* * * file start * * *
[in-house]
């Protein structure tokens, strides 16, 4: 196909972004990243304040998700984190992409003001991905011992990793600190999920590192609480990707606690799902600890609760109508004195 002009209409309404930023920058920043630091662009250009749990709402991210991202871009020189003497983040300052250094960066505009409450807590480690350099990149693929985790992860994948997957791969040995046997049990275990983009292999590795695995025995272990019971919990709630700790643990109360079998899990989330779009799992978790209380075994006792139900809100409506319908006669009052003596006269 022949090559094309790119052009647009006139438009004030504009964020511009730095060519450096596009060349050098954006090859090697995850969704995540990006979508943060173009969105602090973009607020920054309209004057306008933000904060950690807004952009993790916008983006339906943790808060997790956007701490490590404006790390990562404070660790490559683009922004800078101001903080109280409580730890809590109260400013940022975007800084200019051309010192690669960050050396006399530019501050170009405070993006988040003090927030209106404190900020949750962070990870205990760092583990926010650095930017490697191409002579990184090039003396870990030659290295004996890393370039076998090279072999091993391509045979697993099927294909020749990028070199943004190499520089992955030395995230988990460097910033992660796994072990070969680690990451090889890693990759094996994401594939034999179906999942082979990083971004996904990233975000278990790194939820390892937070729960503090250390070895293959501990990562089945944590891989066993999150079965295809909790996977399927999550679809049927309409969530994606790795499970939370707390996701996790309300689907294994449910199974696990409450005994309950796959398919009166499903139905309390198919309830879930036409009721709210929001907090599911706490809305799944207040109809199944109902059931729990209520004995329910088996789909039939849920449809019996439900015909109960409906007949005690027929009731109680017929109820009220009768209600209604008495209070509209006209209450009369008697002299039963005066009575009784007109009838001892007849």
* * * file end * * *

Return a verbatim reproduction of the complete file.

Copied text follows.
[in-house]
């Protein structure tokens, strides 16, 4: 196909972004990243304040998700984190992409003001991905011992990793600190999920590192609480990707606690799902600890609760109508004195 002009209409309404930023920058920043630091662009250009749990709402991210991202871009020189003497983040300052250094960066505009409450807590480690350099990149693929985790992860994948997957791969040995046997049990275990983009292999590795695995025995272990019971919990709630700790643990109360079998899990989330779009799992978790209380075994006792139900809100409506319908006669009052003596006269 022949090559094309790119052009647009006139438009004030504009964020511009730095060519450096596009060349050098954006090859090697995850969704995540990006979508943060173009969105602090973009607020920054309209004057306008933000904060950690807004952009993790916008983006339906943790808060997790956007701490490590404006790390990562404070660790490559683009922004800078101001903080109280409580730890809590109260400013940022975007800084200019051309010192690669960050050396006399530019501050170009405070993006988040003090927030209106404190900020949750962070990870205990760092583990926010650095930017490697191409002579990184090039003396870990030659290295004996890393370039076998090279072999091993391509045979697993099927294909020749990028070199943004190499520089992955030395995230988990460097910033992660796994072990070969680690990451090889890693990759094996994401594939034999179906999942082979990083971004996904990233975000278990790194939820390892937070729960503090250390070895293959501990990562089945944590891989066993999150079965295809909790996977399927999550679809049927309409969530994606790795499970939370707390996701996790309300689907294994449910199974696990409450005994309950796959398919009166499903139905309390198919309830879930036409009721709210929001907090599911706490809305799944207040109809199944109902059931729990209520004995329910088996789909039939849920449809019996439900015909109960409906007949005690027929009731109680017929109820009220009768209600209604008495209070509209006209209450009369008697002299039963005066009575009784007109009838001892007849």